Friday, January 10, 2014

One type of occupancy sensor doesn’t solve all your problems

The use of occupancy sensors is a very good energy efficiency solution for your building lighting automation. That being said some solution providers and building managers tend to use a simplistic approach to this solution. They try to automate all areas of their building with the same type of occupancy sensor. Not only this is a wrong approach, it is one of the main reasons that occupancy sensors get discredited. The main reason is that you can’t solve all your lighting automation solutions with one type of occupancy sensor.

Let’s stop and analyze this for a moment. For starts you have three main technologies in occupancy sensing. These are passive infrared, ultrasonic and dual technology (a sensor that combines both passive infrared and ultrasonic technology). This gives you a very good hint as to where a sensor applies and where it does not. Second, if you look at a catalog of any of the mayor manufacturer of lighting controls, when you get to the occupancy sensor section you will find more than three sensors. Not only that, you will find a range of occupancy sensors, all with different characteristics as of sensing area, technology and mounting or installation. They also give you examples as to where they recommend that you use this sensor, specifically the area. 

That is why you have to first survey each area with the manufacturers catalog. With the specs of the occupancy sensor try to select the appropriate one. The following are some recommendations for the selection of occupancy sensors in an area:

1.    Identify the area where you are going to use the occupancy sensor. This is the first step and will guide you well as to what occupancy sensor to use. Define if it is an open office, an area with cubicles or a closed office. Also hallways, bathrooms and closets demand other types of sensors.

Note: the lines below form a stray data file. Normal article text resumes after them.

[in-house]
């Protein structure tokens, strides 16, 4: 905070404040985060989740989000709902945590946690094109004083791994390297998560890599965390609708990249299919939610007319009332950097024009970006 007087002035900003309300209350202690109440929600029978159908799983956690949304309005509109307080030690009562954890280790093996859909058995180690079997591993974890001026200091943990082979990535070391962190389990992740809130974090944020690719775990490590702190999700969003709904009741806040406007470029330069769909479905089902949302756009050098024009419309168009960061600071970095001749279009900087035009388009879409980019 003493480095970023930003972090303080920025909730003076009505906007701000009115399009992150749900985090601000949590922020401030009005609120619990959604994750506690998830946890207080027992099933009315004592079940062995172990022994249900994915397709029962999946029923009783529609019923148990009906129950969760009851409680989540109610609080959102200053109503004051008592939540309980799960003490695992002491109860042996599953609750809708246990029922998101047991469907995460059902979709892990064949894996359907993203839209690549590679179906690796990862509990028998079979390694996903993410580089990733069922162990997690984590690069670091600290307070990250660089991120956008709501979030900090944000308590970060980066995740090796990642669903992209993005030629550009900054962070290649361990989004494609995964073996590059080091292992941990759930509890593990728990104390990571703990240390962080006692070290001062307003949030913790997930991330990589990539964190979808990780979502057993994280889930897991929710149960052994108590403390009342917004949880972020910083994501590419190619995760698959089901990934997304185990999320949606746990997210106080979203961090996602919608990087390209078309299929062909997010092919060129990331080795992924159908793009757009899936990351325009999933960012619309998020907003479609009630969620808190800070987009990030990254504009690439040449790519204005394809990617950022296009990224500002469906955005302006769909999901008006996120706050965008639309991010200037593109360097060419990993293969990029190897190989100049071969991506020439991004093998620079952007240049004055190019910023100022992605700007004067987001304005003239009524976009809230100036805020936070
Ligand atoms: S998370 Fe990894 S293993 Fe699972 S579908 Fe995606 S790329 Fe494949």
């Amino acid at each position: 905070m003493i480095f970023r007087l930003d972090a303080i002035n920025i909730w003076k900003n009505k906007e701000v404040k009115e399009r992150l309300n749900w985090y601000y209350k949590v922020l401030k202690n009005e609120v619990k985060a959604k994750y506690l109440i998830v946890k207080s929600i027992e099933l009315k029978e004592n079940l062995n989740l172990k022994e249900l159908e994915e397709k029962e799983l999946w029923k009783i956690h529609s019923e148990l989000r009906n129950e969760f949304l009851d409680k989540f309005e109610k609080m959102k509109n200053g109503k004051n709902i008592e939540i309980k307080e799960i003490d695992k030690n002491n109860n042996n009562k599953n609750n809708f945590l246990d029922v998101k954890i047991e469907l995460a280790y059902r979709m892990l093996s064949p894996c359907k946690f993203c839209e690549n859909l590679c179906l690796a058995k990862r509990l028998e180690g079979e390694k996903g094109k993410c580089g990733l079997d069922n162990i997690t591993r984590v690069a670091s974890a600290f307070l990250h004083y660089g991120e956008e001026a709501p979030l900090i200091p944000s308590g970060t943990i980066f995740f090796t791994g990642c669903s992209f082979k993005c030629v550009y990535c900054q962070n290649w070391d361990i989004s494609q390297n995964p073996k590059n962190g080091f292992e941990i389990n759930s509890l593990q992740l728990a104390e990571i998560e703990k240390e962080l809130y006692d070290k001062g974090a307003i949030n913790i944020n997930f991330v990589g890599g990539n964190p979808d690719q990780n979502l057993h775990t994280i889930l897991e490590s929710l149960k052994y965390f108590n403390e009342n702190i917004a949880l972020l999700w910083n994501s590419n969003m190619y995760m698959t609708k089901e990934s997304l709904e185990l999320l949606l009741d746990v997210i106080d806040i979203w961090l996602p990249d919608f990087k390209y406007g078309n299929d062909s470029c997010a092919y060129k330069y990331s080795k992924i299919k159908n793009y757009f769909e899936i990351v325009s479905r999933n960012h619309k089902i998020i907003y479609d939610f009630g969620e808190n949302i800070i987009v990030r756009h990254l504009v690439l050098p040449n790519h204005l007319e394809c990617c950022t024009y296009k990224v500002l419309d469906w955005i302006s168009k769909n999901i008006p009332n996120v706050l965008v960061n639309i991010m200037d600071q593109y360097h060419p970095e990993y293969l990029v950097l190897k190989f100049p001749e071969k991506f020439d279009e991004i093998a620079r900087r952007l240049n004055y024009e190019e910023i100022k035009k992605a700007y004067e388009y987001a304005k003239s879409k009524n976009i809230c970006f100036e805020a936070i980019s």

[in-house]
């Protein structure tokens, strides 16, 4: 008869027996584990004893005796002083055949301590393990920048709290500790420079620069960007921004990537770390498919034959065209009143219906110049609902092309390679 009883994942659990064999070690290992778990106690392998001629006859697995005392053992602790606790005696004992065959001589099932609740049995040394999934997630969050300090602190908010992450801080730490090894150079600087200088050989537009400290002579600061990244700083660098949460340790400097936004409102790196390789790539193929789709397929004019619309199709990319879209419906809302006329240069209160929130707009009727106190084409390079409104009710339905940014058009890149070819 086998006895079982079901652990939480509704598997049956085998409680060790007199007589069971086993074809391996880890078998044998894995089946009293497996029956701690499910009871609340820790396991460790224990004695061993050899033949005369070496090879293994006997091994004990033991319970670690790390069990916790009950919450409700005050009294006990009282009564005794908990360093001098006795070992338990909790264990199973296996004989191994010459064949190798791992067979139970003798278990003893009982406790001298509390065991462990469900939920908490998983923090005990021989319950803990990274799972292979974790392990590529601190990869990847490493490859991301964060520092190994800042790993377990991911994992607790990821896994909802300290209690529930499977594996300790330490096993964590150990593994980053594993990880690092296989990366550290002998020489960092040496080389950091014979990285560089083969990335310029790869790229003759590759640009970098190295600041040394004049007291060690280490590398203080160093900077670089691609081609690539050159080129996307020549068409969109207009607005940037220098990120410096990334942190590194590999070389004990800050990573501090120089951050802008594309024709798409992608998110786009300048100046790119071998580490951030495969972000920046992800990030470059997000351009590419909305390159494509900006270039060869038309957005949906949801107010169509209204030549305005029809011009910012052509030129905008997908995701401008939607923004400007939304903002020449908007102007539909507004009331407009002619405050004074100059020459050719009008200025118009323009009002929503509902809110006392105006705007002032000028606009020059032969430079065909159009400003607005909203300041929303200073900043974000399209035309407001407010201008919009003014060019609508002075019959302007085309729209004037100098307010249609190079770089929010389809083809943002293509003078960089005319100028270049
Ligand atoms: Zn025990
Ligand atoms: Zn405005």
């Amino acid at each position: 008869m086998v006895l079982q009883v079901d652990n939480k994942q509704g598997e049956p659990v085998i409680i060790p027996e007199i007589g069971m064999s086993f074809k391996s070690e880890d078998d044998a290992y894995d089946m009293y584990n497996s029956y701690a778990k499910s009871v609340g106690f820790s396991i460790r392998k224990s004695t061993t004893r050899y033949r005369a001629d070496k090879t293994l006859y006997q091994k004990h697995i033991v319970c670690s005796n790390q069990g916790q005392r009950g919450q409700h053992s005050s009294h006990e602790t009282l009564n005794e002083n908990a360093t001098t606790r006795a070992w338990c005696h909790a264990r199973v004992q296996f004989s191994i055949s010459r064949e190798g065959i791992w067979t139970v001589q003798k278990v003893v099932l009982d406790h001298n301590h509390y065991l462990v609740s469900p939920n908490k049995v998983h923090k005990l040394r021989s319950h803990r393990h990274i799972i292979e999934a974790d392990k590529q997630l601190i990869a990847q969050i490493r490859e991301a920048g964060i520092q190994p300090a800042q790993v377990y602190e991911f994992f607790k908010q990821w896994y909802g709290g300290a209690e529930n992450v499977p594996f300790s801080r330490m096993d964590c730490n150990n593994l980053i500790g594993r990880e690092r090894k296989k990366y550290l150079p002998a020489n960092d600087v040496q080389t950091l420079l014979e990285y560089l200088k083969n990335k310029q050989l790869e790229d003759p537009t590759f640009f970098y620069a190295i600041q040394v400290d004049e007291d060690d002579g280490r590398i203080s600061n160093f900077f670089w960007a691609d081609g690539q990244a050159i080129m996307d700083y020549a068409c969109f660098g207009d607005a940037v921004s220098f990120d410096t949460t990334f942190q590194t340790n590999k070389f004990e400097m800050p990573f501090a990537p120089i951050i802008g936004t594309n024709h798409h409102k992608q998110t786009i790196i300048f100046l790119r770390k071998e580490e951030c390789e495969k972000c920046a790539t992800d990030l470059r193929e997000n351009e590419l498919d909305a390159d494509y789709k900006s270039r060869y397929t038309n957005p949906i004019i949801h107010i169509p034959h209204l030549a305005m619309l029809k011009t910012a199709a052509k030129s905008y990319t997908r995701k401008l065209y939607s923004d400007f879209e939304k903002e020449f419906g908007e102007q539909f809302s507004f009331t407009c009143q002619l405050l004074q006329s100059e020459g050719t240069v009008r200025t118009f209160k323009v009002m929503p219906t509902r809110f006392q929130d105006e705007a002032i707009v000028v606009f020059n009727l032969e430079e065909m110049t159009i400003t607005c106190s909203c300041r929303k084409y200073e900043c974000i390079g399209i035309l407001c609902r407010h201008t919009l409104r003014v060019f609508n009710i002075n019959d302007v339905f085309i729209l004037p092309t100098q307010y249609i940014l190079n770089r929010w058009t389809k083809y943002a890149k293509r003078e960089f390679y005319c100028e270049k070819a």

2.       Size the area. You need to know the size of the area, to select the best occupancy sensor that has the best coverage area. 

3.       Identify all the fixed objects in the area. This will determine line of sight. Remember that there are always objects that can be move in a specific area. These objects can block a wall switch eliminating the possibility of a wall switch sensor to be used. 

4.       Know where you are going to mount the sensor. If it is in the ceilings, take in to account what type of ceiling it is. This will determine which tools you will need to install the occupancy sensor.

5.       Find out what is the main activity that is going to be done in each area. You have to know if it’s computer work or an activity that involves people moving frequently. In areas where you are going to have little movement we recommend ultrasonic or dual technology. In high traffic areas it is better and more cost effective to use a passive infrared occupancy sensor. 

6.       If it is a new or an old building try to get the plans. If it is a new building, there is no way you can specify a sensor without an architectural plan view. Try to get one that has all of the furniture that they are going to use and where it is going to be placed. 

Again it is very uncomfortable for the occupants when the lights go off when they are working. This can not only discredit your occupancy sensing solution, it will also discredit you. Follow these and other recommendations and you will be off to a good start. Also if you need additional help always go to a trusted source. For any questions you can email them to: or use the comment section below.

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